Wafer Level Supercritical Carbon Bioxide-Based Metal Depositon for Microelectronic Applications

Award Information
Environmental Protection Agency
Award Year:
Phase II
Award Id:
Agency Tracking Number:
Solicitation Year:
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Small Business Information
7516 Precision Dr., Raleigh, NC, 27617
Hubzone Owned:
Minority Owned:
Woman Owned:
Principal Investigator:
James DeYoung
Director of R&D
(919) 313-2108
Business Contact:
James DeYoung
Director of R&D
(919) 313-2108
Research Institution:
This proposal describes the application, development and commercial scale-up of a process successfully developed under EPA contract number EP-D-04-042 for the deposition of copper and copper barrier materials such as ruthenium, titanium and other metals. This process could replace CU electroplating currently used to fill deep trenches and thin film deposition in microelectronic circuit manufacturing. In addition, physical vapor deposition and electroless deposition of barrier materials could also be replaced. The electroplating process generates large quantities of aqueous wastes with copper ions and other dangerous chemical that must be treated in place. The proposed process uses liquid or supercritical carbon dioxide solvent to transport a metal precursor to a semiconducting wafer substrate. In addition to being environmentally benign, this process provides additional control of the metal deposition process to create superior films and electrical interconnects. This project is part of an overall strategy to replace aqueous and organic solvents in microelectronics fabrication. The wafer to be coated will be immersed in supercritical CO2solvent containing the precursor. The wafer is heated independently of the chamber and a reactant is added to initiate a reaction with a metal precursor leaving behind a metal film on the wafer substrate surface. Because of the low surface tension and viscosity of the carbon dioxide phase, the precursor will penetrate uniformly into the narrow gaps on the surface of the patterned substrate. After the conversion of the metal precursor, a solid metallic layer remains on the surface which forms the desired interconnect, thin layer structure or barrier layer. Because of the never-ending demand for faster processor speeds and enhanced storage capacities, smaller and more sophisticated structures are required in modern semiconductor products. As dimensions shrink, copper interconnects and metallic barrier and seed layers will be scrutinized like never before in efforts to achieve maximum yields. New processes and materials will be adopted in the coming years to meet the challenges of evolving semiconductor products. As an environmentally benign and technically superior process, metal deposition from supercritical CO2 will have a preferred place in the marketplace.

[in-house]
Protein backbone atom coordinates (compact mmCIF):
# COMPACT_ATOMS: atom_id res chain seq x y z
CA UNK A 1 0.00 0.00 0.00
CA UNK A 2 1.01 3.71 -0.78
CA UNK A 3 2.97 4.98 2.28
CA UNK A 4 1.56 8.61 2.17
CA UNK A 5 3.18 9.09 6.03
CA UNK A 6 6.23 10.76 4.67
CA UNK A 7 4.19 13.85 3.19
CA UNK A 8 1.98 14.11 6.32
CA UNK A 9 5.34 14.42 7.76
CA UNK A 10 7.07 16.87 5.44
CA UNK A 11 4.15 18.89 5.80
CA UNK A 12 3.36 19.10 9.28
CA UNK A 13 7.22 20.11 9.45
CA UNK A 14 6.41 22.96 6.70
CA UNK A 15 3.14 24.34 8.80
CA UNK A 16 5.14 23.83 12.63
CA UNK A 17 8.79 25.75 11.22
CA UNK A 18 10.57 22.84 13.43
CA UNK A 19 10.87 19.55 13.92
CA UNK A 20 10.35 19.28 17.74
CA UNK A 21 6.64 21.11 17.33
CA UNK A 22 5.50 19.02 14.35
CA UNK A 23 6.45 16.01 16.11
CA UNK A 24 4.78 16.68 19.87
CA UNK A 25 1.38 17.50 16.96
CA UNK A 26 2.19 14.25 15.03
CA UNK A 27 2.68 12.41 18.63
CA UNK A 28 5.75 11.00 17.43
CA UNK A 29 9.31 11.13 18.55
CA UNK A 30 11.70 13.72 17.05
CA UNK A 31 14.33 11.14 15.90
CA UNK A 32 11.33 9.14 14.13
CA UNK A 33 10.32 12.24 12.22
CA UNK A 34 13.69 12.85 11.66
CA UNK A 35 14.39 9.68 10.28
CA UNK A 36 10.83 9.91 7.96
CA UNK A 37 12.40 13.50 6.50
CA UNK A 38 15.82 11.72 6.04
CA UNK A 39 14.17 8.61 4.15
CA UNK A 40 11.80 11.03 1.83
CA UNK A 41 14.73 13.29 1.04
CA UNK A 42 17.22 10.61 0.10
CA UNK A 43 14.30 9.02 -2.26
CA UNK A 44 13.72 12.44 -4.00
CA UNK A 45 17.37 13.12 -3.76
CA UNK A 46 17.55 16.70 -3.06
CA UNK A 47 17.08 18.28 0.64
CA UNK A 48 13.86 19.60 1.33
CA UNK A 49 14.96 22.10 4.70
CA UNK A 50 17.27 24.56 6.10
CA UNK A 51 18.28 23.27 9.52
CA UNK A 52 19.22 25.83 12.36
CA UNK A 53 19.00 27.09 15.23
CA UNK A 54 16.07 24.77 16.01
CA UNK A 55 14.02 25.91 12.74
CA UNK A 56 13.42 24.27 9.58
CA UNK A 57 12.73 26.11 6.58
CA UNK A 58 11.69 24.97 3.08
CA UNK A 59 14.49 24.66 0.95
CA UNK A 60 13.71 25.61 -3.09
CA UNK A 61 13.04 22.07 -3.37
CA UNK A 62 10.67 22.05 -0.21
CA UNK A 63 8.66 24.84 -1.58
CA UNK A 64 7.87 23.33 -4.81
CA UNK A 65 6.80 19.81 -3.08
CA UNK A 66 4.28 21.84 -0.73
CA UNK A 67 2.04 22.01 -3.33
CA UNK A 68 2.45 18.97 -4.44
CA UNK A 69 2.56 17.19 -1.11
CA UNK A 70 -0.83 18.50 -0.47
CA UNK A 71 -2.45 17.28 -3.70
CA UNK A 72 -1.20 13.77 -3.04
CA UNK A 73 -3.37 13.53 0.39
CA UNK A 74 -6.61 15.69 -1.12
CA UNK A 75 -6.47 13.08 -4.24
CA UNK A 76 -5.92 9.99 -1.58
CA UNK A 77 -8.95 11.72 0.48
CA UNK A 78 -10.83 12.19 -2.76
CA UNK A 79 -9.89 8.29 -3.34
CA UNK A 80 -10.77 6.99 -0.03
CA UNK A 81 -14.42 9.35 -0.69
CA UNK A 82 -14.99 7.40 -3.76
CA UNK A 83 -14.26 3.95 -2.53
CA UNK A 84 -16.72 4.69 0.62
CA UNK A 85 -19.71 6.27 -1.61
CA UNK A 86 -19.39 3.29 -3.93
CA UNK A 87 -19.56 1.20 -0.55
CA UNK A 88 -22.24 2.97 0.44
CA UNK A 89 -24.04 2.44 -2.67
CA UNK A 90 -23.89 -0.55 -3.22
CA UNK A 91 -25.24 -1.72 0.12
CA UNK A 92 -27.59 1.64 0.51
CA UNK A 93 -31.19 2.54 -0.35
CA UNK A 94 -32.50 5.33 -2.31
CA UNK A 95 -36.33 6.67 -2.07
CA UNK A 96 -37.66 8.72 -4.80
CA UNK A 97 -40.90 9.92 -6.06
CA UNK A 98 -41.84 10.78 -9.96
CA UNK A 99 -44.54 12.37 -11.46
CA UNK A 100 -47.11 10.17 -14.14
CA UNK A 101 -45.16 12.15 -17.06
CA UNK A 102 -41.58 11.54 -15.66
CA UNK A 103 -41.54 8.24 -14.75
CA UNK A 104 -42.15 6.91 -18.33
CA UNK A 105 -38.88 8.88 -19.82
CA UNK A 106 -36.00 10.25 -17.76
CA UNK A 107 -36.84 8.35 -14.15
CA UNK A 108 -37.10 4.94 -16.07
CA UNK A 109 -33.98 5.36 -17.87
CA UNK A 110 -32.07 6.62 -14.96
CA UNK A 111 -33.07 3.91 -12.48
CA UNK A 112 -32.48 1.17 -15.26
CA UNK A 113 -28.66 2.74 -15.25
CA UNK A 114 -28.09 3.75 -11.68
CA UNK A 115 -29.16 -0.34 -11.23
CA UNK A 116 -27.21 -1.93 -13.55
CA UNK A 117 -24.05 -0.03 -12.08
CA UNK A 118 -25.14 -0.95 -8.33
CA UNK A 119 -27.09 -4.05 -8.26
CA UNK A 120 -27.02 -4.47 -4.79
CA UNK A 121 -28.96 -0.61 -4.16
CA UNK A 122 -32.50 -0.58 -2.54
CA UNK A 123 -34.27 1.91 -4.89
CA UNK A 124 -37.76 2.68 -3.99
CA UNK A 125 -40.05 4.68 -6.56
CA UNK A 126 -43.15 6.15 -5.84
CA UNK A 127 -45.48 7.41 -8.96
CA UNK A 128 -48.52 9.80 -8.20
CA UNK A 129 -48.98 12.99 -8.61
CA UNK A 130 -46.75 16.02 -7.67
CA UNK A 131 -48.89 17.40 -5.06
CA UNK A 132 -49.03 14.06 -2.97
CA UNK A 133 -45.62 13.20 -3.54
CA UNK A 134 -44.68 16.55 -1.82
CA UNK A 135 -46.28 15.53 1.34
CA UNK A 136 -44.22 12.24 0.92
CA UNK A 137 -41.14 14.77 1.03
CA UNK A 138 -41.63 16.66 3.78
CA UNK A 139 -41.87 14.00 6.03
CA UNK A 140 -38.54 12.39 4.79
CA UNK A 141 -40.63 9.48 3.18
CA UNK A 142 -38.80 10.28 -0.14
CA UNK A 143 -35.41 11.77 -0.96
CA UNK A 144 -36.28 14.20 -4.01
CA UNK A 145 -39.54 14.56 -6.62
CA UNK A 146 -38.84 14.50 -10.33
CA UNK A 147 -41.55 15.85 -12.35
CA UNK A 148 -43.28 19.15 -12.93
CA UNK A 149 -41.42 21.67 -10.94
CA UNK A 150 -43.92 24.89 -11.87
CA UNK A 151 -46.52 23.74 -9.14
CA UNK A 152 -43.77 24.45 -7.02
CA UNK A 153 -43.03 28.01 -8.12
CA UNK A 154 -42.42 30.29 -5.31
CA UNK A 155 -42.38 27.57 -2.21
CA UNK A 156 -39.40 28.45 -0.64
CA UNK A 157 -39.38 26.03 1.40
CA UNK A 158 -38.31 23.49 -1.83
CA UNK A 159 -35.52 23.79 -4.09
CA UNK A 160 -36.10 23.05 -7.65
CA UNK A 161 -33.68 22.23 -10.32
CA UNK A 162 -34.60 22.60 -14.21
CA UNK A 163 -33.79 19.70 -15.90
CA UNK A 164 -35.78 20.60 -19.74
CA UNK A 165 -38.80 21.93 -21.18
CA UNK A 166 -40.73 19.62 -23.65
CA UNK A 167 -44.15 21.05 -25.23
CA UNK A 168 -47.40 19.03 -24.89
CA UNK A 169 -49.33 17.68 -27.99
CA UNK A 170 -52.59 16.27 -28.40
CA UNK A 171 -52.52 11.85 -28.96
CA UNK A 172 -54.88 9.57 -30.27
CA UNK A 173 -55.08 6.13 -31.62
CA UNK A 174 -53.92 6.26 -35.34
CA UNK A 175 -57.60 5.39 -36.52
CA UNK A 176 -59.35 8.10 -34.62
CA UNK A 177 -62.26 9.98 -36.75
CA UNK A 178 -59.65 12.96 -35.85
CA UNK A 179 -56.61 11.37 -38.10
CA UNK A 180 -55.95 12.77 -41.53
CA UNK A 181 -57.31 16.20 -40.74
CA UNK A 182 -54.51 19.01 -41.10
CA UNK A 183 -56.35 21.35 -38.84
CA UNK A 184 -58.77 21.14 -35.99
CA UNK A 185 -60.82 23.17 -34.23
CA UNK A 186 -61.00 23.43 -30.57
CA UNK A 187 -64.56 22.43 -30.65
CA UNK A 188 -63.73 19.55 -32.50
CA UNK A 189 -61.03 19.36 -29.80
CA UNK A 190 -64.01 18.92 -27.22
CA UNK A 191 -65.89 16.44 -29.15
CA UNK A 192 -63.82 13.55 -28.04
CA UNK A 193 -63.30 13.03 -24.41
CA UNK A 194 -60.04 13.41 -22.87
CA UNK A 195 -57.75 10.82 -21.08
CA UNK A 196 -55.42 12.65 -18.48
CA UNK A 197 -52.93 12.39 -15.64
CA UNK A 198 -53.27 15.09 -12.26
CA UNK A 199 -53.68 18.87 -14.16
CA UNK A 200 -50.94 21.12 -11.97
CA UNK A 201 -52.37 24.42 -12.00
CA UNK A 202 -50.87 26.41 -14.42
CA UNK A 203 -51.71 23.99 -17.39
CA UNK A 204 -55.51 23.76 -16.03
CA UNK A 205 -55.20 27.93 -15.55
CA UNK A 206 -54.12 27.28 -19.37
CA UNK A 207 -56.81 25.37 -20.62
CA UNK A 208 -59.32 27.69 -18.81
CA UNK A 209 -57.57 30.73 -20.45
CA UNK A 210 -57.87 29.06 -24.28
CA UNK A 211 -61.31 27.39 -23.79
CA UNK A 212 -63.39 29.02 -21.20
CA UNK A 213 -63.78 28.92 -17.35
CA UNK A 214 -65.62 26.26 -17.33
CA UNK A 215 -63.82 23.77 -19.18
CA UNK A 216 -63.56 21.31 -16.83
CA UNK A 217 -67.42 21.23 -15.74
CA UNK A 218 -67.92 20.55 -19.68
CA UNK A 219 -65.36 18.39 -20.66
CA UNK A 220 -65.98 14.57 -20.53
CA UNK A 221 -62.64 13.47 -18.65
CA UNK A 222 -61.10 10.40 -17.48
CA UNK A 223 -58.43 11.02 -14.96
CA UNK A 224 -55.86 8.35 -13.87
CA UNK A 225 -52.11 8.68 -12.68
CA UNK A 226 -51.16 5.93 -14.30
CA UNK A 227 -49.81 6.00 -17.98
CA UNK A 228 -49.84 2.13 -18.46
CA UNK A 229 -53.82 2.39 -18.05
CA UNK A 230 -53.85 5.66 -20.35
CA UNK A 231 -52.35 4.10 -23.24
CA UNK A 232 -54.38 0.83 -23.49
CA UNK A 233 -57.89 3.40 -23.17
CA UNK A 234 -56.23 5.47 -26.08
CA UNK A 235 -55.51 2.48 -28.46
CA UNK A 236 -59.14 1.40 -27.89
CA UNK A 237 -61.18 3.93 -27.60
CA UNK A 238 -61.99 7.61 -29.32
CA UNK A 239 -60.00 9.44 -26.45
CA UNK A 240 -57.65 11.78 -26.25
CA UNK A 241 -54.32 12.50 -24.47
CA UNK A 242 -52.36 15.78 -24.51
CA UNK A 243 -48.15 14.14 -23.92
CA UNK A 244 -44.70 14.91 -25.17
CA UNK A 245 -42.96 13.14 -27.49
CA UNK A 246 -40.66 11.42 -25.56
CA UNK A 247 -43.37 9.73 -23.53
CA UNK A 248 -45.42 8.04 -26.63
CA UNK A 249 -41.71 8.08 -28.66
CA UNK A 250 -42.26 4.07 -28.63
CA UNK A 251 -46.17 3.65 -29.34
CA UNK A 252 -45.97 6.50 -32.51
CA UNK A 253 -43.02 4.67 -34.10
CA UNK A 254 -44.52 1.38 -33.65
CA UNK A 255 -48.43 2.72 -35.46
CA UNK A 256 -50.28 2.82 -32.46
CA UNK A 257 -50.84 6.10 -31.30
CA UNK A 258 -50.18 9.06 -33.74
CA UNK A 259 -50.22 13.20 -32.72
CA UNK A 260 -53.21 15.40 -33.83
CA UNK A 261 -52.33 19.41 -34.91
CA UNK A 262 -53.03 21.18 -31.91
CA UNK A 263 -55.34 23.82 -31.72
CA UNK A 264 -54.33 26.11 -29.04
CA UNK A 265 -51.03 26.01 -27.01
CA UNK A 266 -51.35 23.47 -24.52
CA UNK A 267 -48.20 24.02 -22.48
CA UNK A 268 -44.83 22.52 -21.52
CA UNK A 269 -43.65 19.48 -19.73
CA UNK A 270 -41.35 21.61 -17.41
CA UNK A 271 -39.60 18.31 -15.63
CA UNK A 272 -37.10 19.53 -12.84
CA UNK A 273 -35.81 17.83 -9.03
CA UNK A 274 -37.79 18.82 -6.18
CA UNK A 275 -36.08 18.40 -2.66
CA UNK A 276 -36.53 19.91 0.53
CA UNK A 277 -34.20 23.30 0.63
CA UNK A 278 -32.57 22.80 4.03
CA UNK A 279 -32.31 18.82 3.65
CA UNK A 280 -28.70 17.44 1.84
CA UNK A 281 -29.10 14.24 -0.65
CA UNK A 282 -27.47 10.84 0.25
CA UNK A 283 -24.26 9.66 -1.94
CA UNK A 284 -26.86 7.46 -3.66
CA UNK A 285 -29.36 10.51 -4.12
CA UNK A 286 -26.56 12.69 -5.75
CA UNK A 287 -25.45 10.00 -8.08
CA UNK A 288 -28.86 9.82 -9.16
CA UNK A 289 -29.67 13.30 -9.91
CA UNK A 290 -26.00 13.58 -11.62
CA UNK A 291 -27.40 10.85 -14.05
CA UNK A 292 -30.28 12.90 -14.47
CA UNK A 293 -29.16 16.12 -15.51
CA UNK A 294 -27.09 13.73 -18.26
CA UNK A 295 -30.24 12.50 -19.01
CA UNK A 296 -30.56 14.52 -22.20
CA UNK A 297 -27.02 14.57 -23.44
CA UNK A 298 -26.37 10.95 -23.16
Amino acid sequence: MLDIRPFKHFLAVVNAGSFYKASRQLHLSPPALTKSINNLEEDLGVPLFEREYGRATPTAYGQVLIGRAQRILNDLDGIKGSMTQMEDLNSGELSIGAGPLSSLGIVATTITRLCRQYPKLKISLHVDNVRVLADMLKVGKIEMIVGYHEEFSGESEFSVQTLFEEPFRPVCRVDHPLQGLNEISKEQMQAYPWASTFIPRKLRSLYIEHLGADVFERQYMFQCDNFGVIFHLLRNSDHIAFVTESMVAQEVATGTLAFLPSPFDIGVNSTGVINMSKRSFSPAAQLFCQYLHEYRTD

* information listed above is at the time of submission.

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